Commercial and Rough Stone Prices

Jeff R Graham shares about commercial and rough stone prices. See his answers to Why does rough cost almost as much as commercially cut stones sometimes?

11 Minute Read

Commercial and Rough Stone Prices

Ever notice that some commercially cut gemstones are the same price cut as the rough stone is, especially in small sizes? Yes you are right, they are often that way. Think that the cutting houses are getting the rough a lot cheaper than you can? Sometimes. But there are a few things that you are missing.

Sometimes the rough is cheaper at the supply source (mine). This applies in particular if you have the money to buy in very large quantities. But often it is not any cheaper. The mines know the going rates and being in business to make money, they try to get the best profit they can.

For example - Sapphire is always expensive, period. No, you will not find any good rough either, unless you just happen to get lucky. You are more likely to be struck by lightning. Sapphire rough in any commercial colors, if you find it will be at least as expensive as the cut stones are wholesale. The market is so strong that nobody will sell the good clean commercial colored rough, they all cut it for the best profit (I cannot blame them, I would).

How do the cutting houses do it? What is their secret? The cutting houses have connections that nobody else has and they buy in quantities that most other people and dealers cannot compete with. They are buying hundreds of kilos at a time and spending millions of dollars. They are also often buying the entire mine run of the material produced, or at least a significant part of the rough being produced.

Cutting houses buy in bulk, we cannot compete with them on the smaller cut goods, under 2 carats, for example. Wonder why? One of the reasons is that they work so cheap. But the main reason is that they are cutting the small stuff and dumping it for whatever they can get. Then the larger stones they are selling for considerably more. Their plan is to buy everything, cut and dump the inexpensive stuff. They get the larger material because they are buying all of the production and make the money on the larger stones.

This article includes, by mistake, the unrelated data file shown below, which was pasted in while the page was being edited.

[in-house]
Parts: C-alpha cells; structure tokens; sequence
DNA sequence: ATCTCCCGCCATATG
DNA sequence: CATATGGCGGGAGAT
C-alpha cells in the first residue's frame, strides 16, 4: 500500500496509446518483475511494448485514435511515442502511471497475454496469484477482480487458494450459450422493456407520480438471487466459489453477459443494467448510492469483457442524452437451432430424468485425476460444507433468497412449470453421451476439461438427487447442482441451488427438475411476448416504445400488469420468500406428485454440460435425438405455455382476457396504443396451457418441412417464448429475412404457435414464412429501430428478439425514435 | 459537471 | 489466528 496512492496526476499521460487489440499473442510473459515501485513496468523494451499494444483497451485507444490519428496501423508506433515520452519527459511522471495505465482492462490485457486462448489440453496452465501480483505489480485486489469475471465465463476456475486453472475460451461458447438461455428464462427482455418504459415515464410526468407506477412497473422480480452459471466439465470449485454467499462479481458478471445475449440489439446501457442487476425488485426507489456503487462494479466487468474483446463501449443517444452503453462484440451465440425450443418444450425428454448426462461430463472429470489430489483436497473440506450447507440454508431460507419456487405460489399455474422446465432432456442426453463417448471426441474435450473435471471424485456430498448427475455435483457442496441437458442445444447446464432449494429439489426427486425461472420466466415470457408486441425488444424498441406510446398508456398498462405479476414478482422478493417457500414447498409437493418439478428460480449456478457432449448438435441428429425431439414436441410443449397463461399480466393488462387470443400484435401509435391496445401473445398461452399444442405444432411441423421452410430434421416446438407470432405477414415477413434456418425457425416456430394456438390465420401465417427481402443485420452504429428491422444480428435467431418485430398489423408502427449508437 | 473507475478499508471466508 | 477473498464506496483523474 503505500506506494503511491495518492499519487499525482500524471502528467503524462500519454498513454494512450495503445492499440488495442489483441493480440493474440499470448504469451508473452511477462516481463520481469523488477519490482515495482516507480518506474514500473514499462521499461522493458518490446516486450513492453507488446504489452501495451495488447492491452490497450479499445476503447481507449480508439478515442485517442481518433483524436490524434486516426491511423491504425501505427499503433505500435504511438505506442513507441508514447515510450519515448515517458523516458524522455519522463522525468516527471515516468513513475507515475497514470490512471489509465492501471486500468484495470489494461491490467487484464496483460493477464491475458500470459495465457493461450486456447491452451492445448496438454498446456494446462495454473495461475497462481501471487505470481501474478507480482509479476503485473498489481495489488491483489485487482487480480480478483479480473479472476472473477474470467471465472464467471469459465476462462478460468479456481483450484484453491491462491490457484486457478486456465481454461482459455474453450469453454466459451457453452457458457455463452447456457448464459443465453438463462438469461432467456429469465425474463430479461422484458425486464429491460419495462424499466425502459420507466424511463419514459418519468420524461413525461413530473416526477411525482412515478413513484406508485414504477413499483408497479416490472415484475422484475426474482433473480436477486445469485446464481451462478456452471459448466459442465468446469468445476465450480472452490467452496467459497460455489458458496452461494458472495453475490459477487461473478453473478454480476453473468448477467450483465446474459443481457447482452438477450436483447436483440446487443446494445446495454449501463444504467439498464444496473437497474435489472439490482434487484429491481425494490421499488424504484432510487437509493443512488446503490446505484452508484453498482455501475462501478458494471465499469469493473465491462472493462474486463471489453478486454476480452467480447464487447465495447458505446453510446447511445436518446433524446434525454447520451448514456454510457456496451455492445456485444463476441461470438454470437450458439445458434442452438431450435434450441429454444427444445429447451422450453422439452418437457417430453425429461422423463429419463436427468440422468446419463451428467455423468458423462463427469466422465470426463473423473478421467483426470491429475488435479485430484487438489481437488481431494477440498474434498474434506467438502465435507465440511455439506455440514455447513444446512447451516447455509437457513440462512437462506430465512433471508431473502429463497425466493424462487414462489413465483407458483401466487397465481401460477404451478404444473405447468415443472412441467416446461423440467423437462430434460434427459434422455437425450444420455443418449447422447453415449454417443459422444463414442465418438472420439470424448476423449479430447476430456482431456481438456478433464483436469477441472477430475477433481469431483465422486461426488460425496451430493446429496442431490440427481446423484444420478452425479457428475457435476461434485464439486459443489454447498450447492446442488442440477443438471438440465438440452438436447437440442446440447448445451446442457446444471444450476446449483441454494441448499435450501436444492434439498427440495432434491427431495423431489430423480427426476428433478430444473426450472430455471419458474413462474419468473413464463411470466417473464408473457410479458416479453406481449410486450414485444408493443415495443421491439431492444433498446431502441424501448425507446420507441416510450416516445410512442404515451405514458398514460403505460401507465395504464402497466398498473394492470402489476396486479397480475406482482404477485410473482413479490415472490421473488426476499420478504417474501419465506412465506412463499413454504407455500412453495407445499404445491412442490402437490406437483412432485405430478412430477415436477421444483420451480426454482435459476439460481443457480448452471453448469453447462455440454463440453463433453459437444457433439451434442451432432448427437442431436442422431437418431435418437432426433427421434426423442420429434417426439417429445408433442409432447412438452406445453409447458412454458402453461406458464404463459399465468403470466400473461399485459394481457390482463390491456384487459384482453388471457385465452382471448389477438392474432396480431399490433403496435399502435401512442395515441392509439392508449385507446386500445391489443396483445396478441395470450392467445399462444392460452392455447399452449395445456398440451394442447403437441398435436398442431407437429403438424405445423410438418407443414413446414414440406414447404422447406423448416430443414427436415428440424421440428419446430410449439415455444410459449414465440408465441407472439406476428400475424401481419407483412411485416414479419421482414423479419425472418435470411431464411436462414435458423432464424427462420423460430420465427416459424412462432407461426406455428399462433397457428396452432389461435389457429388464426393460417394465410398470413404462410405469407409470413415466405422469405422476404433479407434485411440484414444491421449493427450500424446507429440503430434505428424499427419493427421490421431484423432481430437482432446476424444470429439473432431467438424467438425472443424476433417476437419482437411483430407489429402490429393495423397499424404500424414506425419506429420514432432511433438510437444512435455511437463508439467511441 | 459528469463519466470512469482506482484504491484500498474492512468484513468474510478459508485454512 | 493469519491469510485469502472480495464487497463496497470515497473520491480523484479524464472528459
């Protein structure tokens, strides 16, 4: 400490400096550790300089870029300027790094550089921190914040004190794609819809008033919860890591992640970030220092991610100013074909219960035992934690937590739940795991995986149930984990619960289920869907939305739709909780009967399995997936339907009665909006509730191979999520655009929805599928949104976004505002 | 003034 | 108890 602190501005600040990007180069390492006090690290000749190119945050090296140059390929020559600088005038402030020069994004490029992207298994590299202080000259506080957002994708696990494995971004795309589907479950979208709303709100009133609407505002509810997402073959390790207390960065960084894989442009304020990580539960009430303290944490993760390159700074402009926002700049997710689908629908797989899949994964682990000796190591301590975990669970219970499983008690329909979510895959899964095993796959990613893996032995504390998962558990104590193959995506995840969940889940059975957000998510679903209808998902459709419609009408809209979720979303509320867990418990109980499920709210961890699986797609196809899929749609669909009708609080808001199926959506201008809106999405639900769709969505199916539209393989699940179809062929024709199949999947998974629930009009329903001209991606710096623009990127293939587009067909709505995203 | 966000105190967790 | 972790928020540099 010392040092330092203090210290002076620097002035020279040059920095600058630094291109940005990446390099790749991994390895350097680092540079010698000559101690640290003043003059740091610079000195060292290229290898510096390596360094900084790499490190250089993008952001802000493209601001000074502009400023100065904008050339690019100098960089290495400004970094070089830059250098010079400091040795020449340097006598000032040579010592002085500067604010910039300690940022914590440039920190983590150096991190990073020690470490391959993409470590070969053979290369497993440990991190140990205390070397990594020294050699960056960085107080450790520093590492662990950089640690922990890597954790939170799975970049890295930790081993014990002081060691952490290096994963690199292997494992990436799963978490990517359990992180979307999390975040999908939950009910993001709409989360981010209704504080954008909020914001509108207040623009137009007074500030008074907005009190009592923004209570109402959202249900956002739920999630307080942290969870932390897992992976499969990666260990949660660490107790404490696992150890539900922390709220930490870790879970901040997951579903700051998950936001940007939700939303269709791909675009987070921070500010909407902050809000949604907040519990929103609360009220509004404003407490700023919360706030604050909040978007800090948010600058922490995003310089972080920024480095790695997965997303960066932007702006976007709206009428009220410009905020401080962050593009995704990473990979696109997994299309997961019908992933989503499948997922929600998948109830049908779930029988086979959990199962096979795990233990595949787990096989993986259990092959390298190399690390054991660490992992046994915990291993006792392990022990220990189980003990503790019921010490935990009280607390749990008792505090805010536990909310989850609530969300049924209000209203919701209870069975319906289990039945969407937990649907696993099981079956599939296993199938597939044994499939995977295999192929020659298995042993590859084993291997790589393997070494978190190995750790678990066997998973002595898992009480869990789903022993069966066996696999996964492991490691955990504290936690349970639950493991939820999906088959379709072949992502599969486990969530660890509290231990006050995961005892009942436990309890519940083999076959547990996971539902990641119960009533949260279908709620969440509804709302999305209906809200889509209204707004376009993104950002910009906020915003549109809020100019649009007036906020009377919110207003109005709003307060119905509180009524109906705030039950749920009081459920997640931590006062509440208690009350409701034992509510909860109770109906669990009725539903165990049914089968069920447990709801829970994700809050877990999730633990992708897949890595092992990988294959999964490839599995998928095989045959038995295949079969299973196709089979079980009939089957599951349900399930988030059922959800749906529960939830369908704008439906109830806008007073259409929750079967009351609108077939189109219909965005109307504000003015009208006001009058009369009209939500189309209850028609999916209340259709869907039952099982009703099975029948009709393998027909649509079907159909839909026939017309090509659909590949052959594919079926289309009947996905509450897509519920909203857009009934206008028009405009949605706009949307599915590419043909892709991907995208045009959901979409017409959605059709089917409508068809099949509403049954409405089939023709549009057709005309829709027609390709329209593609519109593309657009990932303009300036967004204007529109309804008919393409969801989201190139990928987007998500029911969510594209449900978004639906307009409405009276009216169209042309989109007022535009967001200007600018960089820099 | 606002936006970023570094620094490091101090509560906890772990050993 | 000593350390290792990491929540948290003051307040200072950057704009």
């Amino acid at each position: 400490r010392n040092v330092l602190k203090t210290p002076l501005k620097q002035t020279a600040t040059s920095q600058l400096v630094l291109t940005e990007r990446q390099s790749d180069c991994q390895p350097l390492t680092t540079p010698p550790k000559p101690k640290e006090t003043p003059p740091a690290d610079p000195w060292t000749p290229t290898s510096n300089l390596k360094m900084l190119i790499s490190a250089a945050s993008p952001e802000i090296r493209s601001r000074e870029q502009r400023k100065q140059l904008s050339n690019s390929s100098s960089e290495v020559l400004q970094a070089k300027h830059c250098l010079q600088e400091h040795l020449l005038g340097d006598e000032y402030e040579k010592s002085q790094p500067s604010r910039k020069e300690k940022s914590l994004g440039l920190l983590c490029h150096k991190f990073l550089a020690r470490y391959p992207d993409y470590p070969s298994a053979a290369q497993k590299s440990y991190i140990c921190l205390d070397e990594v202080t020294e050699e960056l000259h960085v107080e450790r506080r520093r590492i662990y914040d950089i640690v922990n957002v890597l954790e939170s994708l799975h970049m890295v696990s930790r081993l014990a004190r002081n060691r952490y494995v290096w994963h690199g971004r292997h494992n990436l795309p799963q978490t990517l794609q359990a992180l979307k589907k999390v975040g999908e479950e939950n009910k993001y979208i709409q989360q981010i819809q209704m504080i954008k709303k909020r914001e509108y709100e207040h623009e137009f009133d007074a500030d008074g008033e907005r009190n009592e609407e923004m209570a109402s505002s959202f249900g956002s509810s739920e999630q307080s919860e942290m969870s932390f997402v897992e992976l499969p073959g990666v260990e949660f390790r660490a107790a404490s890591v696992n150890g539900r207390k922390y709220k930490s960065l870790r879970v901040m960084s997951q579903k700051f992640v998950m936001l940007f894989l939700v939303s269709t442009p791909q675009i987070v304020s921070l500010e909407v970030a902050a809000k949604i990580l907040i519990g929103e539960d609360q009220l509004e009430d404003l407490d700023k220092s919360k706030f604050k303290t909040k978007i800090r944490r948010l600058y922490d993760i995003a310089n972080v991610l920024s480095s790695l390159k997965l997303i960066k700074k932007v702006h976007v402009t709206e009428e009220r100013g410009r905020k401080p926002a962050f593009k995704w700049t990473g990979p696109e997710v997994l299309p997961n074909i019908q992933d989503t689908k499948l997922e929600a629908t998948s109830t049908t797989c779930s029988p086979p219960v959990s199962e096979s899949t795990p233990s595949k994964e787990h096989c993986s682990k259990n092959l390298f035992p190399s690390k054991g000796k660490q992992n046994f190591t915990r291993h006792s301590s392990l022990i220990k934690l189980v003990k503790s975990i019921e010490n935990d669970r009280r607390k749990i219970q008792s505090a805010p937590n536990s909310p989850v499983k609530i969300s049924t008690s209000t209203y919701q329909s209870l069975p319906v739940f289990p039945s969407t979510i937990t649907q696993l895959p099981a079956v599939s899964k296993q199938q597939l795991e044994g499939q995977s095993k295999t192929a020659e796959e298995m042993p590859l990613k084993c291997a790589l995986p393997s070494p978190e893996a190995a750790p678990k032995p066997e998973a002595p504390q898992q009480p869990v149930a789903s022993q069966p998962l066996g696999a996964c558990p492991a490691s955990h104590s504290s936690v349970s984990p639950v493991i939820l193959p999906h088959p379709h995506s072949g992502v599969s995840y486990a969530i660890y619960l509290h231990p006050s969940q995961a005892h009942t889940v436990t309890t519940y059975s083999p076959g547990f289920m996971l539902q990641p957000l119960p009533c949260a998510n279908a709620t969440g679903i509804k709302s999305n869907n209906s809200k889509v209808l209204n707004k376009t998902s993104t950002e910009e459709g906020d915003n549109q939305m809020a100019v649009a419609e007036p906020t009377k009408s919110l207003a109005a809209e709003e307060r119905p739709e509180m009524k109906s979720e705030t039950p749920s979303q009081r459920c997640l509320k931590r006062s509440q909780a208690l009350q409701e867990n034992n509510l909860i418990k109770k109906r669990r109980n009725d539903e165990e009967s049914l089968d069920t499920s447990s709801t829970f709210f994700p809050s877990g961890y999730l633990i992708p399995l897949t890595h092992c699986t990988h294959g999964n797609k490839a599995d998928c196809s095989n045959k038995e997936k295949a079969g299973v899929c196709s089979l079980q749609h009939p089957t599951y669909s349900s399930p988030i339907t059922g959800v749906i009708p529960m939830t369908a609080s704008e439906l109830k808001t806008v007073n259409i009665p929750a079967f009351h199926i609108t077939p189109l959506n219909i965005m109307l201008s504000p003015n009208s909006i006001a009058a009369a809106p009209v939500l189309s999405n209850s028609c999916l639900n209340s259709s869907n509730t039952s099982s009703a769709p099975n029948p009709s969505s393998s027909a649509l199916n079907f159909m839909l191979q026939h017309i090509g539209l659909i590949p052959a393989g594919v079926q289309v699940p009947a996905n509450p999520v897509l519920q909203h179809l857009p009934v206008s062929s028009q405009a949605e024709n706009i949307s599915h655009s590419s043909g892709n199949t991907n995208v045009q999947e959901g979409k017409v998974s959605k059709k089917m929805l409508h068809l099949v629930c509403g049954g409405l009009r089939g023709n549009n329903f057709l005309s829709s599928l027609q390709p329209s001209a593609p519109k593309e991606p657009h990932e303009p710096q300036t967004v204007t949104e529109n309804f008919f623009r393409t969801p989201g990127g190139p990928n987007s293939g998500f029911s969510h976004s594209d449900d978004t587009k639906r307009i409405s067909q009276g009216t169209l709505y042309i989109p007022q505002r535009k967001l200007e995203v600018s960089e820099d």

If they make a little money on the smaller stuff they count themselves lucky. Did you ever notice that the larger stones are usually the going rate? There is a reason that we can compete with them there. If you are a person that has the resources and contacts, that is.

I know several cutting houses well, and they often offer me small cut goods at way under what they paid for the rough. I know because we often buy the rough together or from the same sources. They figure if they break even or loose a little bit to get rid of the melee and included stones they are ahead. Because they get the larger material, that is often not available any other way when they buy everything. Of course this plan takes large sums of money.

Most American cutters are looking for larger stones to cut (over a carat finished). Well that is where the money is for us. Assuming that the large material costs the same as the small material is wrong. The cutting houses are maybe getting it cheaper by weight (they probably are) but they have to pay for all of the material that nobody else wants to buy. This actually impacts the true cost of the larger material, they are not making anywhere near the money that some people mistakenly think that they are.

If you just want to buy the good stuff, not mine run, then the prices go up a lot, it does not matter who you are. Nobody, including the cutting houses are buying large clean rough at cheap prices in the long run. You either buy everything and take the loss of the small and poor material or you buy the larger better material and pay more for it. That is how it works.

Would you like to buy a kilo (this is what the cutting houses do) with 3 or 4 good stones in it and the rest melee for $5/gram at $5000/kilo or would you rather buy the 3 or 4 good pieces only for $40 or $50 a gram?

Do the math, if those peices in the kilo buy are 10 grams each and flawless (they usually are not, by the way), then you are into them for $50/gram. If you know much about mine run material then you know that the good material is often pretty low in most mine run parcels. Those of you that know mine run material, know I am joking a bit here.